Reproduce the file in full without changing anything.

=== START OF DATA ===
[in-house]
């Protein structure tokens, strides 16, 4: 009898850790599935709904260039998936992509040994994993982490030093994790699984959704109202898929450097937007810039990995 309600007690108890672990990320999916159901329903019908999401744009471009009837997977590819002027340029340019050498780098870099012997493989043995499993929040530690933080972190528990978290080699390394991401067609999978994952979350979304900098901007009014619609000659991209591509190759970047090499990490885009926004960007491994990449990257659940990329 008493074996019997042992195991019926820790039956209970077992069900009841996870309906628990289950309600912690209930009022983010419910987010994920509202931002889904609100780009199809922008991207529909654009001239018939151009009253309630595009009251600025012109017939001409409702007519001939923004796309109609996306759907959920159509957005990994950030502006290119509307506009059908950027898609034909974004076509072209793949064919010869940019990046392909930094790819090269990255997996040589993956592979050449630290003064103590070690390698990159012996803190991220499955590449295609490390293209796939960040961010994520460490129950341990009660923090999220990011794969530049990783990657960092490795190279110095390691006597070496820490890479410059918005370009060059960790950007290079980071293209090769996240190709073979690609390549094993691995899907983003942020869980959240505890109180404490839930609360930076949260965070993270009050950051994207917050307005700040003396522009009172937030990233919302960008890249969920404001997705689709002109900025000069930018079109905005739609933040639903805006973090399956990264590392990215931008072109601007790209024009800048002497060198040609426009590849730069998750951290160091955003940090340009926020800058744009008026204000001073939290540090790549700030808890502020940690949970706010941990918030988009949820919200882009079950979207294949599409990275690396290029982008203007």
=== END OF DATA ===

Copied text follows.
[in-house]
């Protein structure tokens, strides 16, 4: 009898850790599935709904260039998936992509040994994993982490030093994790699984959704109202898929450097937007810039990995 309600007690108890672990990320999916159901329903019908999401744009471009009837997977590819002027340029340019050498780098870099012997493989043995499993929040530690933080972190528990978290080699390394991401067609999978994952979350979304900098901007009014619609000659991209591509190759970047090499990490885009926004960007491994990449990257659940990329 008493074996019997042992195991019926820790039956209970077992069900009841996870309906628990289950309600912690209930009022983010419910987010994920509202931002889904609100780009199809922008991207529909654009001239018939151009009253309630595009009251600025012109017939001409409702007519001939923004796309109609996306759907959920159509957005990994950030502006290119509307506009059908950027898609034909974004076509072209793949064919010869940019990046392909930094790819090269990255997996040589993956592979050449630290003064103590070690390698990159012996803190991220499955590449295609490390293209796939960040961010994520460490129950341990009660923090999220990011794969530049990783990657960092490795190279110095390691006597070496820490890479410059918005370009060059960790950007290079980071293209090769996240190709073979690609390549094993691995899907983003942020869980959240505890109180404490839930609360930076949260965070993270009050950051994207917050307005700040003396522009009172937030990233919302960008890249969920404001997705689709002109900025000069930018079109905005739609933040639903805006973090399956990264590392990215931008072109601007790209024009800048002497060198040609426009590849730069998750951290160091955003940090340009926020800058744009008026204000001073939290540090790549700030808890502020940690949970706010941990918030988009949820919200882009079950979207294949599409990275690396290029982008203007």